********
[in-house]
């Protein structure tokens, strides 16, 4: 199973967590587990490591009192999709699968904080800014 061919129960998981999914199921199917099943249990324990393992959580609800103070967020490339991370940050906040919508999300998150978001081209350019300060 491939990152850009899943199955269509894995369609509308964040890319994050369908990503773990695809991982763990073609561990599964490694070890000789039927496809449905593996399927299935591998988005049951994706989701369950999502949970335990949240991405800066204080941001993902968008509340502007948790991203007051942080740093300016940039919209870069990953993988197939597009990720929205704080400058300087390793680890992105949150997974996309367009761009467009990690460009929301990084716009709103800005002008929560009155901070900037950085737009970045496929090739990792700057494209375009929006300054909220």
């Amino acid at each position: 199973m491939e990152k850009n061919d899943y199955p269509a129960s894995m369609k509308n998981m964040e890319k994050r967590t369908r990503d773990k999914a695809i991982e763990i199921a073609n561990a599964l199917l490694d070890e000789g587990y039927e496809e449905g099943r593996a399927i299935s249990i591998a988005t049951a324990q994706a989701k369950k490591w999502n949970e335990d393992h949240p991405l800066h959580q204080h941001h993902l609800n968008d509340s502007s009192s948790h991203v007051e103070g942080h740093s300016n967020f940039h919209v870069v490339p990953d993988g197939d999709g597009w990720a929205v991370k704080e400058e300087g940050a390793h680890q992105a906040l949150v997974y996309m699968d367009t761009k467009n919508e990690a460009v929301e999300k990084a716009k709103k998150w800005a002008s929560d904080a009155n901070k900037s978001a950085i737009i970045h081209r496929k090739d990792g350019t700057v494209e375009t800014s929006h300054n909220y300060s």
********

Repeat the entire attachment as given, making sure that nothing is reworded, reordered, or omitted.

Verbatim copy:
[in-house]
């Protein structure tokens, strides 16, 4: 199973967590587990490591009192999709699968904080800014 061919129960998981999914199921199917099943249990324990393992959580609800103070967020490339991370940050906040919508999300998150978001081209350019300060 491939990152850009899943199955269509894995369609509308964040890319994050369908990503773990695809991982763990073609561990599964490694070890000789039927496809449905593996399927299935591998988005049951994706989701369950999502949970335990949240991405800066204080941001993902968008509340502007948790991203007051942080740093300016940039919209870069990953993988197939597009990720929205704080400058300087390793680890992105949150997974996309367009761009467009990690460009929301990084716009709103800005002008929560009155901070900037950085737009970045496929090739990792700057494209375009929006300054909220």
């Amino acid at each position: 199973m491939e990152k850009n061919d899943y199955p269509a129960s894995m369609k509308n998981m964040e890319k994050r967590t369908r990503d773990k999914a695809i991982e763990i199921a073609n561990a599964l199917l490694d070890e000789g587990y039927e496809e449905g099943r593996a399927i299935s249990i591998a988005t049951a324990q994706a989701k369950k490591w999502n949970e335990d393992h949240p991405l800066h959580q204080h941001h993902l609800n968008d509340s502007s009192s948790h991203v007051e103070g942080h740093s300016n967020f940039h919209v870069v490339p990953d993988g197939d999709g597009w990720a929205v991370k704080e400058e300087g940050a390793h680890q992105a906040l949150v997974y996309m699968d367009t761009k467009n919508e990690a460009v929301e999300k990084a716009k709103k998150w800005a002008s929560d904080a009155n901070k900037s978001a950085i737009i970045h081209r496929k090739d990792g350019t700057v494209e375009t800014s929006h300054n909220y300060s």